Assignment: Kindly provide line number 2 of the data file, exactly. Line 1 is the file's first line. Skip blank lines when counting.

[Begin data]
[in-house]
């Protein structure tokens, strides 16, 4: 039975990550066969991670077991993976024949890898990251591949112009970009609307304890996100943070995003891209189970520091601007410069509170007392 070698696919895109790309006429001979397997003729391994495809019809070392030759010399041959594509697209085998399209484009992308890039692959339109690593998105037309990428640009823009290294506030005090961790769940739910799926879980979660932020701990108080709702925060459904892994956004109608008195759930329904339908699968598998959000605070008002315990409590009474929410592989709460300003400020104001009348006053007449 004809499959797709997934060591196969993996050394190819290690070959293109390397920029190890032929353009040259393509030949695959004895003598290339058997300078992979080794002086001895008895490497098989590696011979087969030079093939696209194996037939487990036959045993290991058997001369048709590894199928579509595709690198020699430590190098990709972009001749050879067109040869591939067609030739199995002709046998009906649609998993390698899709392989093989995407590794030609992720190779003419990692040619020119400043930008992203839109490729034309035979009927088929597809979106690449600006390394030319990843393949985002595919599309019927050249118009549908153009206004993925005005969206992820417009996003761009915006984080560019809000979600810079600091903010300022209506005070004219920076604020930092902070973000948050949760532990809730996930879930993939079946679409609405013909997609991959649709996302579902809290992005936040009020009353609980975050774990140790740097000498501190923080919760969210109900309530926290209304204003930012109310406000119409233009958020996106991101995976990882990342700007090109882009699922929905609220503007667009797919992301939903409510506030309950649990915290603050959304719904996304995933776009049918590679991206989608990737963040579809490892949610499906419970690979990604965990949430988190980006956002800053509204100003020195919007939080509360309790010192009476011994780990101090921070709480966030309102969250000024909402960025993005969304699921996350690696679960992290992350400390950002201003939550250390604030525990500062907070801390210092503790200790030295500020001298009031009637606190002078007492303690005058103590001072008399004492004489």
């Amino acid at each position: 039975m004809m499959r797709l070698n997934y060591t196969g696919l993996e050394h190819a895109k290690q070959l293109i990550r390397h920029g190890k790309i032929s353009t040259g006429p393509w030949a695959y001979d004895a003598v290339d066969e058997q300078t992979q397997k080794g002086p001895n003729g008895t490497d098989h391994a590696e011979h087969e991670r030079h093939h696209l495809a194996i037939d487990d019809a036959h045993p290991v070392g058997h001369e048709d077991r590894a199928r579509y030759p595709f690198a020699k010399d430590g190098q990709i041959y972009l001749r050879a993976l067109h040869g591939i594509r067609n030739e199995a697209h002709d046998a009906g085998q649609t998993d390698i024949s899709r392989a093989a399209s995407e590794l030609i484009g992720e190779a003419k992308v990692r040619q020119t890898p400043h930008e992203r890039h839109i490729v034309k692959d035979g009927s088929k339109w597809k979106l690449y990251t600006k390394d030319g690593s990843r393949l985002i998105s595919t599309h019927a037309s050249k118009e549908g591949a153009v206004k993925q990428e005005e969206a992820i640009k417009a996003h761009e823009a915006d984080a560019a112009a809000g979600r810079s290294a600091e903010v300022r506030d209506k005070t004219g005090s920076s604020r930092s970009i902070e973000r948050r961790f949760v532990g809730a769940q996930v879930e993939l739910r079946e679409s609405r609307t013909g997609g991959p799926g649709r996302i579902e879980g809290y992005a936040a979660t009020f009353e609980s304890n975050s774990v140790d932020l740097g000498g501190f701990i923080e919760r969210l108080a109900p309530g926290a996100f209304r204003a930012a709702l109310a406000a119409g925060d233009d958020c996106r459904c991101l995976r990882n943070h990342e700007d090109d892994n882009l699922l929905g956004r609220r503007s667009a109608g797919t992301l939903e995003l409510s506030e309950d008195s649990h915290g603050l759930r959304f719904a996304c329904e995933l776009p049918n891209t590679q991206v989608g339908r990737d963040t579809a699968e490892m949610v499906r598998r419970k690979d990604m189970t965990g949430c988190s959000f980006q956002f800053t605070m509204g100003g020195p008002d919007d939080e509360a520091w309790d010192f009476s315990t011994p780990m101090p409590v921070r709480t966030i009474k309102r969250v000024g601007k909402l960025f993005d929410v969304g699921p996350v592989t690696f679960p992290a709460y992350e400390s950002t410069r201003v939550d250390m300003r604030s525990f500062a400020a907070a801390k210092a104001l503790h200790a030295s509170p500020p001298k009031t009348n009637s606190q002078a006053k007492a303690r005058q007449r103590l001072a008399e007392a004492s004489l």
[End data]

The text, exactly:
């Protein structure tokens, strides 16, 4: 039975990550066969991670077991993976024949890898990251591949112009970009609307304890996100943070995003891209189970520091601007410069509170007392 070698696919895109790309006429001979397997003729391994495809019809070392030759010399041959594509697209085998399209484009992308890039692959339109690593998105037309990428640009823009290294506030005090961790769940739910799926879980979660932020701990108080709702925060459904892994956004109608008195759930329904339908699968598998959000605070008002315990409590009474929410592989709460300003400020104001009348006053007449 004809499959797709997934060591196969993996050394190819290690070959293109390397920029190890032929353009040259393509030949695959004895003598290339058997300078992979080794002086001895008895490497098989590696011979087969030079093939696209194996037939487990036959045993290991058997001369048709590894199928579509595709690198020699430590190098990709972009001749050879067109040869591939067609030739199995002709046998009906649609998993390698899709392989093989995407590794030609992720190779003419990692040619020119400043930008992203839109490729034309035979009927088929597809979106690449600006390394030319990843393949985002595919599309019927050249118009549908153009206004993925005005969206992820417009996003761009915006984080560019809000979600810079600091903010300022209506005070004219920076604020930092902070973000948050949760532990809730996930879930993939079946679409609405013909997609991959649709996302579902809290992005936040009020009353609980975050774990140790740097000498501190923080919760969210109900309530926290209304204003930012109310406000119409233009958020996106991101995976990882990342700007090109882009699922929905609220503007667009797919992301939903409510506030309950649990915290603050959304719904996304995933776009049918590679991206989608990737963040579809490892949610499906419970690979990604965990949430988190980006956002800053509204100003020195919007939080509360309790010192009476011994780990101090921070709480966030309102969250000024909402960025993005969304699921996350690696679960992290992350400390950002201003939550250390604030525990500062907070801390210092503790200790030295500020001298009031009637606190002078007492303690005058103590001072008399004492004489």